Nicki Minaj’s Legal Battle Could Change The Music Industry As We Know It

 

 

Chun-Li is still up to her street fighting ways, even in the midst of pregnancy. This time she battles in the courtroom with Grammy award winning singer and songwriter Tracy Chapman. Chapman and Minaj are currently involved in a copyright battle that could have major implications on the music industry as a whole. Chapman filed a lawsuit against Nicki Minaj for copyright infringement, after her scrapped record “Sorry” featuring Nas was somehow leaked to Hot 97 and later uploaded all over the internet. The song features an interpolation from Chapman’s 1988 release “Baby Can I Hold You”. Chapman’s attorney states that Minaj: “violated Ms. Chapman’s copyright by creating an illegal derivative work and distributing that work”. If Tracy Chapman wins, sampling in Hip-hop might never be the same. Some of the biggest records on the charts today, utilize sampling. If a song that was never commercially released and was allegedly (as Nicki Minaj claims) leaked to radio can be successfully sued for copyright infringement, artists everywhere are going to be free game. If your song somehow ends up on the internet and it utilizes a sample that isn’t cleared, you can be taken to court. Essentially, artists would have to get clearance to even play around with samples in the studio. No artist will want to take that financial risk, which is why this has the potential to flip Hip-Hop’s culture of sampling music to create hits. Sampling has given us some of Hip-Hop's biggest icons like Kanye West, and has created new stars like Travis Scott.

 

In an interview with Okay Player, music lawyer and professor at Rowan University Karl Fowlkes, Esq predicted what he thinks will happen with this lawsuit. Suggesting that Chapman may not get the victory she hopes for in court. Folkes states: “I don’t think Tracy Chapman’s chances are too good because Nicki Minaj never commercially released the song. This is a weird case because no one is actually fighting the validity of the interpolation. Here, Chapman is challenging whether a song even has to be commercially released by the artist or label to be held liable for infringement involving a sample. That is an extremely dangerous notion. Imagine having to clear a sample before even playing around with it — that just doesn’t make sense. Creativity would be stifled.” Rightfully so, this will take a major toll on the creative process of music’s most renowned hit makers.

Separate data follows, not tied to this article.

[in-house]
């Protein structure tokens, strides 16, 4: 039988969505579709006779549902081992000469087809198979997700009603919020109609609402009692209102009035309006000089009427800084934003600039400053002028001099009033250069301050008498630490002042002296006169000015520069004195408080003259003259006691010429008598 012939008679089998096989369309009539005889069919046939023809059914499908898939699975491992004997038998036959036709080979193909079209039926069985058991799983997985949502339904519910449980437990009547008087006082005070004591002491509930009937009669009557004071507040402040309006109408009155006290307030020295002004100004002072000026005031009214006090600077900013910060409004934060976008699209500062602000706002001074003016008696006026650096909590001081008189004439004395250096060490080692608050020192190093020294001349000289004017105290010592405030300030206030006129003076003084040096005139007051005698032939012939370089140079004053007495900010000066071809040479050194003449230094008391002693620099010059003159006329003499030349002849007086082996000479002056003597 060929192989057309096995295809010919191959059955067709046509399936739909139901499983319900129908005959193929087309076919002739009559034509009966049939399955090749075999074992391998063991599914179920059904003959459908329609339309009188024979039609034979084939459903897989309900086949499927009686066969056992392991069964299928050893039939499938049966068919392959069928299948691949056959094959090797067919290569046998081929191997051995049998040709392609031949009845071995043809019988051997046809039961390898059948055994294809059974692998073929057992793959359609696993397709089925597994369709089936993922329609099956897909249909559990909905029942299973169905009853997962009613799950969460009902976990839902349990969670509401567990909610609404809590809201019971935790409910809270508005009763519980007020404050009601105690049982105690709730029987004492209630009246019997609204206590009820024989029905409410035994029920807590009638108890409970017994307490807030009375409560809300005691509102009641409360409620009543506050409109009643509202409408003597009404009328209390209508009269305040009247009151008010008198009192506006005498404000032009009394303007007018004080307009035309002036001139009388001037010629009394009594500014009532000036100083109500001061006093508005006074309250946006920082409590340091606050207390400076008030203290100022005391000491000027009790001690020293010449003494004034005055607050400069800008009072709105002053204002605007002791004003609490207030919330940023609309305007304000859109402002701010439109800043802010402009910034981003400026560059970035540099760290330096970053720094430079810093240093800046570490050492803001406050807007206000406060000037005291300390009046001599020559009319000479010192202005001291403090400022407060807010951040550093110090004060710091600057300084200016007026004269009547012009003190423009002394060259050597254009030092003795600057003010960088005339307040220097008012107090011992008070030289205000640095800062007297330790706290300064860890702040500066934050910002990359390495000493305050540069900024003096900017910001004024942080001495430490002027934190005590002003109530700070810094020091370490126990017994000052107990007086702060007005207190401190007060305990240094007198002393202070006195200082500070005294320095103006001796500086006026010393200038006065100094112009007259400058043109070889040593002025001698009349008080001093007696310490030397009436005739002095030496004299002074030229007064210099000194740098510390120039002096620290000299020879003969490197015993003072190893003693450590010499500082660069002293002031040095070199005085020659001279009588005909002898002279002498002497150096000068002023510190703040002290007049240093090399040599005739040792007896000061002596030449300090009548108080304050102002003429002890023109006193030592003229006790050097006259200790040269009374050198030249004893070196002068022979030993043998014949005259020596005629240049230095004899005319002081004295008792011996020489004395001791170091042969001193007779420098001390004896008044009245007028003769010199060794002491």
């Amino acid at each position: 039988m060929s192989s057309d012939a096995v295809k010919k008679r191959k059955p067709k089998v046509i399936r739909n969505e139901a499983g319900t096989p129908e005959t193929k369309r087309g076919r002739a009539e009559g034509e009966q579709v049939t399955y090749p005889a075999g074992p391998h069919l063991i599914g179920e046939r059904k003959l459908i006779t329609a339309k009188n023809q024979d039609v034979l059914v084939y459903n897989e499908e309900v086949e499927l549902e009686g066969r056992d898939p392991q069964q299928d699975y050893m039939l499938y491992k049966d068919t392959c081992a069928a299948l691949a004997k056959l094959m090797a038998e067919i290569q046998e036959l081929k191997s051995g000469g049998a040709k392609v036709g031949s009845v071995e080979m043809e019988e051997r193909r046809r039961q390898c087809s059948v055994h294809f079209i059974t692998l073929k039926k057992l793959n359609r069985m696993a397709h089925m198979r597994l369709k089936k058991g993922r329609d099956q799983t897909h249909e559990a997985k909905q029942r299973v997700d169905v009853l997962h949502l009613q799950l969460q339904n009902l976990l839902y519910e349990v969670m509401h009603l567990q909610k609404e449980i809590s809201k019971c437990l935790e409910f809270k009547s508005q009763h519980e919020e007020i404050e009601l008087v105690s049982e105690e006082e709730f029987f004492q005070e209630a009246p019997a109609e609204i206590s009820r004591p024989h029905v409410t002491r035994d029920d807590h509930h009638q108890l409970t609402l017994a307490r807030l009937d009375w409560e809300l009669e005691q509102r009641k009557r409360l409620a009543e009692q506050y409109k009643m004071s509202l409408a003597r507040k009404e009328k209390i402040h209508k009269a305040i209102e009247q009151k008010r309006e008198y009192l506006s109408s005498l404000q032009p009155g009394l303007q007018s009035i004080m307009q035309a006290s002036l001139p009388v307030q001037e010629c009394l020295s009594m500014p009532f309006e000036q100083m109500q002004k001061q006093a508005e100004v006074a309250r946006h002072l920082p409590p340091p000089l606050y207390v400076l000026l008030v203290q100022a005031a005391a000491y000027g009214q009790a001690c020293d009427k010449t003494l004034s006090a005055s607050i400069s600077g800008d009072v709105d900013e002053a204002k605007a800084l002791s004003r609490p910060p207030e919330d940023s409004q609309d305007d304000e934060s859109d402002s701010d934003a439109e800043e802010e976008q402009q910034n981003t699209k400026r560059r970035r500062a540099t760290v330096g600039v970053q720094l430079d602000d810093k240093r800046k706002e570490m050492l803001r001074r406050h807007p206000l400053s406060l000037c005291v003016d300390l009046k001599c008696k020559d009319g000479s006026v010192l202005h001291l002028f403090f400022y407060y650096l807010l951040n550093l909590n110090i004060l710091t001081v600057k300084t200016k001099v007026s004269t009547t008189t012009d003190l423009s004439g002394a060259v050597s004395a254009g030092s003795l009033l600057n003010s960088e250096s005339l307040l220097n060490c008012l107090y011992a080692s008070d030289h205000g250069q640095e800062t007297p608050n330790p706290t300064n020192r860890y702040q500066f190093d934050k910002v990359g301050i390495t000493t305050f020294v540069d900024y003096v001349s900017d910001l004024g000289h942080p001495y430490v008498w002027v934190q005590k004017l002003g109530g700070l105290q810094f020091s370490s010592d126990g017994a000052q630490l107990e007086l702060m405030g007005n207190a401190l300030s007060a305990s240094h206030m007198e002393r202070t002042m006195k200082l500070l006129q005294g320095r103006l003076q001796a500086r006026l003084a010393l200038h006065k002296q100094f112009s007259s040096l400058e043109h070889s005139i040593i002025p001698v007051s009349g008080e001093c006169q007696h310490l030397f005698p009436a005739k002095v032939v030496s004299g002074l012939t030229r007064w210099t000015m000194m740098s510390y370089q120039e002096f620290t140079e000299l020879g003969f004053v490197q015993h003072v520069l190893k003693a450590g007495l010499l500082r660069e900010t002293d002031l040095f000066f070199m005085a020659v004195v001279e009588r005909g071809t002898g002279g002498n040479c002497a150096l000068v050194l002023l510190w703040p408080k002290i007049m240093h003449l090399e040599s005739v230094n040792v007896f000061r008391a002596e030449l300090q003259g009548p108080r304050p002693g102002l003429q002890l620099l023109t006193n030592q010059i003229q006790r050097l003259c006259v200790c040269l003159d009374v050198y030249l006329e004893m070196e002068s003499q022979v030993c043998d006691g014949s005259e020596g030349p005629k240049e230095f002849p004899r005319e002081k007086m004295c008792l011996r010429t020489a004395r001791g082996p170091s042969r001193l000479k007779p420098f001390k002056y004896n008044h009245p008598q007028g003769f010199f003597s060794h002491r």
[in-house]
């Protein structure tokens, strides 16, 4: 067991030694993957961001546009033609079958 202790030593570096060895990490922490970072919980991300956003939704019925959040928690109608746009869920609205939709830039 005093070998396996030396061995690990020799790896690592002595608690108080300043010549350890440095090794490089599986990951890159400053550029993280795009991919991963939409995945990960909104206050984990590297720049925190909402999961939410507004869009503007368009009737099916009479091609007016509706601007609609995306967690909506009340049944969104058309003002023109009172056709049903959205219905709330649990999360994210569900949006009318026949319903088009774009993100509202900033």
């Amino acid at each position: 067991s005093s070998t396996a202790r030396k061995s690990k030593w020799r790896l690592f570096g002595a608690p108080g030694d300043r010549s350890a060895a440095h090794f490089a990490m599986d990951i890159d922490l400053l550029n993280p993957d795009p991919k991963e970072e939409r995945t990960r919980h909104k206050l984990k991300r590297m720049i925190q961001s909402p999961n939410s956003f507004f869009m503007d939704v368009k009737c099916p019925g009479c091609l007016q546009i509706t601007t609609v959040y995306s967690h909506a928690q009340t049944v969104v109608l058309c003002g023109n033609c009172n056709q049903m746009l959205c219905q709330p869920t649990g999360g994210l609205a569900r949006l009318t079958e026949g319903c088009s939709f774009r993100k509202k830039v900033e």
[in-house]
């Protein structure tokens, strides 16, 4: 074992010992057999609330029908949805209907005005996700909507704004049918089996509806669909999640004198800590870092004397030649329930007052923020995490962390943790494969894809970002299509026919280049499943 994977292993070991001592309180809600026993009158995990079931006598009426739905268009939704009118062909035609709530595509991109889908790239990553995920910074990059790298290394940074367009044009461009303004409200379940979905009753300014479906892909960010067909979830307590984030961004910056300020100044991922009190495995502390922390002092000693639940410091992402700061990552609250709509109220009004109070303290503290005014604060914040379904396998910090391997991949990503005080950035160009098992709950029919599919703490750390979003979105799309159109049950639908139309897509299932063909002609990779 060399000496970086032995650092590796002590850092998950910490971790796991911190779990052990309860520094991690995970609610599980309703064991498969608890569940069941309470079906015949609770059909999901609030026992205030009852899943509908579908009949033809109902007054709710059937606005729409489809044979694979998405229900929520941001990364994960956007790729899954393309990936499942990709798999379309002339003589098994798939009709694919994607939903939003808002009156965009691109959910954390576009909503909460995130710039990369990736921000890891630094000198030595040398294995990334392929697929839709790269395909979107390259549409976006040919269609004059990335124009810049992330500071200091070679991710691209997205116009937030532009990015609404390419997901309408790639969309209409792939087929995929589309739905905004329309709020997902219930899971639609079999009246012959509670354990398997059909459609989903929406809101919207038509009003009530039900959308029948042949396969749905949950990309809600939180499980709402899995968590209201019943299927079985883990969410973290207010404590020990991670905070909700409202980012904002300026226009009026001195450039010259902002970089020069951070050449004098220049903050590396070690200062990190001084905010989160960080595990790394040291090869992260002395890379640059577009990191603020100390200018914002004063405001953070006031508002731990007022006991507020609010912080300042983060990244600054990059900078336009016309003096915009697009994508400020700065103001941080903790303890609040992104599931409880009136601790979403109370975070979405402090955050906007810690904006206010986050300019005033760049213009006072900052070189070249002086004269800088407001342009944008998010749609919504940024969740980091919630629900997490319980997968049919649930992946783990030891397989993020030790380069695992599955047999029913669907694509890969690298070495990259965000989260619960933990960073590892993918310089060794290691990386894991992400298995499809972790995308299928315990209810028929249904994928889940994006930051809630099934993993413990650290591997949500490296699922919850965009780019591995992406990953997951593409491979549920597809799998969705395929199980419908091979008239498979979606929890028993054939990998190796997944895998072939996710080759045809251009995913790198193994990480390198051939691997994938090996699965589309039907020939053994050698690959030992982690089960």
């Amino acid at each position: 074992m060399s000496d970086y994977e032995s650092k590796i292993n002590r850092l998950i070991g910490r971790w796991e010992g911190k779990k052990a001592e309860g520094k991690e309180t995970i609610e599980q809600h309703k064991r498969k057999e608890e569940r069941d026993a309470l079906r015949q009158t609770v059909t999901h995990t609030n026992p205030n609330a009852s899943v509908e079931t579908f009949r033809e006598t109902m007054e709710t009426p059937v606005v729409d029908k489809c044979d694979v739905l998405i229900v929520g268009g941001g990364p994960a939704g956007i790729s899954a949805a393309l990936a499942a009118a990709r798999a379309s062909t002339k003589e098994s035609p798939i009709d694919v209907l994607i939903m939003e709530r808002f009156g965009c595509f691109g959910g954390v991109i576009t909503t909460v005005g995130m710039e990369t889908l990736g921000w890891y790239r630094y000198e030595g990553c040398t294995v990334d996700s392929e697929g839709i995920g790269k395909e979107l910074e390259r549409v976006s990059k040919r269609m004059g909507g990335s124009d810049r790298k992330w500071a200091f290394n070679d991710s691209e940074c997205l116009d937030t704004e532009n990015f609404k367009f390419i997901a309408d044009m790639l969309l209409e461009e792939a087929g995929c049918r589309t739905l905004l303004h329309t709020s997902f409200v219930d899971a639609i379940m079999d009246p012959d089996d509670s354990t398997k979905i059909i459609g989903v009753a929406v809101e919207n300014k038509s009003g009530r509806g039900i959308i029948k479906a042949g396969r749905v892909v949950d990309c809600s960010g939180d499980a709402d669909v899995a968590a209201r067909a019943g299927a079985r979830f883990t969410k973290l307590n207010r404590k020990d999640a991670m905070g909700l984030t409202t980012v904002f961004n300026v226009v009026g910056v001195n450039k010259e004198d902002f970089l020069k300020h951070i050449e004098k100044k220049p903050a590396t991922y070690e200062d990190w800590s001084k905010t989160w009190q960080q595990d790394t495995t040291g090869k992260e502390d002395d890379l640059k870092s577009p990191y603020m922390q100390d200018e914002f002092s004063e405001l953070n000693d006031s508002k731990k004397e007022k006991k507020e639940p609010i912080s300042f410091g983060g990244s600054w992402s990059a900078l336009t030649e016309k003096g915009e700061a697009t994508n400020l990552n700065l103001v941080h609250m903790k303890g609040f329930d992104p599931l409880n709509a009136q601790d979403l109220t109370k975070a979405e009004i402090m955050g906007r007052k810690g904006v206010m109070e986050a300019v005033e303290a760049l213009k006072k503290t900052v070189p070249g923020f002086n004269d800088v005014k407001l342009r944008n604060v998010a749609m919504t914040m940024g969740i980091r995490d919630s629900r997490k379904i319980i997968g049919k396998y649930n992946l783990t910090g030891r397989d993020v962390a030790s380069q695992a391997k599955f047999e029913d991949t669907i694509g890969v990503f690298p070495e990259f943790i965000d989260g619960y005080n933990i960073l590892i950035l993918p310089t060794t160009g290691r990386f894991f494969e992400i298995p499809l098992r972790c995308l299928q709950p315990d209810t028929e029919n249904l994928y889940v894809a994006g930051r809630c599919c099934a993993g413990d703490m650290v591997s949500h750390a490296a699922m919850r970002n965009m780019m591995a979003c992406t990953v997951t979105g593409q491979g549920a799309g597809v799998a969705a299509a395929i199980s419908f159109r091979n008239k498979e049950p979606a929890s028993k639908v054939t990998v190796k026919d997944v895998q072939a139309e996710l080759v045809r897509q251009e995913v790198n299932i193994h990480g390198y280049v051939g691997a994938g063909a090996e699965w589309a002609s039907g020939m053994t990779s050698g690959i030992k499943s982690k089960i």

It’s not a stretch to say that Nicki is carrying the fate of Hip-Hop on her back with this case. Nicki Minaj is no stranger to changing the music industry, she’s always been vocal about artists getting their fair share of the prize. Business Insider credits Nicki’s fight for her own streams to be counted as sales, to changing the way streaming is utilized in music. In 2016, Nicki won her fight with the RIAA to have streaming numbers count towards overall sales. In a world where streaming music was becoming extremely popular and music sales were at all time low, certifications were based solely on sales. Essentially, it didn’t matter how many times your songs were streamed, despite that being the primary way in which people were consuming music. RIAA re-evaluated it’s algorithm, making 1,500 streams count as the equivalent of 10 track sales or 1 album sale. Which was a big win for all artists, especially independent artists who don’t have the access to having their music distributed to major retailers. This change can be directly responsible for the breakthrough of many of today’s top new artist. Win, lose or draw - Nicki will once again be a ripple in the tide, changing the course of the music industry as we know it. 

 

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